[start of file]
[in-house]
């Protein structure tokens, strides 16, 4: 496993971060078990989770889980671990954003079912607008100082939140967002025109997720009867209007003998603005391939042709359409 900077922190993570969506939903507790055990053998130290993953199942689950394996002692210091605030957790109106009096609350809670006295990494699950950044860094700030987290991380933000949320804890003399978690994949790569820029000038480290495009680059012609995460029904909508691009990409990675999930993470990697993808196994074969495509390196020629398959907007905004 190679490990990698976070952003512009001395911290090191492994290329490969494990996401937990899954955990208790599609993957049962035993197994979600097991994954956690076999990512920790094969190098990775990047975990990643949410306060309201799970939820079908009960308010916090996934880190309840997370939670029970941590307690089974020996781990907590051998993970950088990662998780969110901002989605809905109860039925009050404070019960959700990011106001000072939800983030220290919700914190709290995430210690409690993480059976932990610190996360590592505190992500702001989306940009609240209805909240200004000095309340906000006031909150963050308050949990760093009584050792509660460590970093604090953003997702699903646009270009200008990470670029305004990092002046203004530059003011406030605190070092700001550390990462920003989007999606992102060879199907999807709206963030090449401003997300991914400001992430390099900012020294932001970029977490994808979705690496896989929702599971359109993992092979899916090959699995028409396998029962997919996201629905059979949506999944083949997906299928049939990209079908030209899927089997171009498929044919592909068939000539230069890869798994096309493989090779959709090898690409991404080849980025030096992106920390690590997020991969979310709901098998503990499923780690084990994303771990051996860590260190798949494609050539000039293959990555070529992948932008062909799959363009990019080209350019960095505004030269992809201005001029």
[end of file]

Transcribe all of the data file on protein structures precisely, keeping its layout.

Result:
[in-house]
């Protein structure tokens, strides 16, 4: 496993971060078990989770889980671990954003079912607008100082939140967002025109997720009867209007003998603005391939042709359409 900077922190993570969506939903507790055990053998130290993953199942689950394996002692210091605030957790109106009096609350809670006295990494699950950044860094700030987290991380933000949320804890003399978690994949790569820029000038480290495009680059012609995460029904909508691009990409990675999930993470990697993808196994074969495509390196020629398959907007905004 190679490990990698976070952003512009001395911290090191492994290329490969494990996401937990899954955990208790599609993957049962035993197994979600097991994954956690076999990512920790094969190098990775990047975990990643949410306060309201799970939820079908009960308010916090996934880190309840997370939670029970941590307690089974020996781990907590051998993970950088990662998780969110901002989605809905109860039925009050404070019960959700990011106001000072939800983030220290919700914190709290995430210690409690993480059976932990610190996360590592505190992500702001989306940009609240209805909240200004000095309340906000006031909150963050308050949990760093009584050792509660460590970093604090953003997702699903646009270009200008990470670029305004990092002046203004530059003011406030605190070092700001550390990462920003989007999606992102060879199907999807709206963030090449401003997300991914400001992430390099900012020294932001970029977490994808979705690496896989929702599971359109993992092979899916090959699995028409396998029962997919996201629905059979949506999944083949997906299928049939990209079908030209899927089997171009498929044919592909068939000539230069890869798994096309493989090779959709090898690409991404080849980025030096992106920390690590997020991969979310709901098998503990499923780690084990994303771990051996860590260190798949494609050539000039293959990555070529992948932008062909799959363009990019080209350019960095505004030269992809201005001029």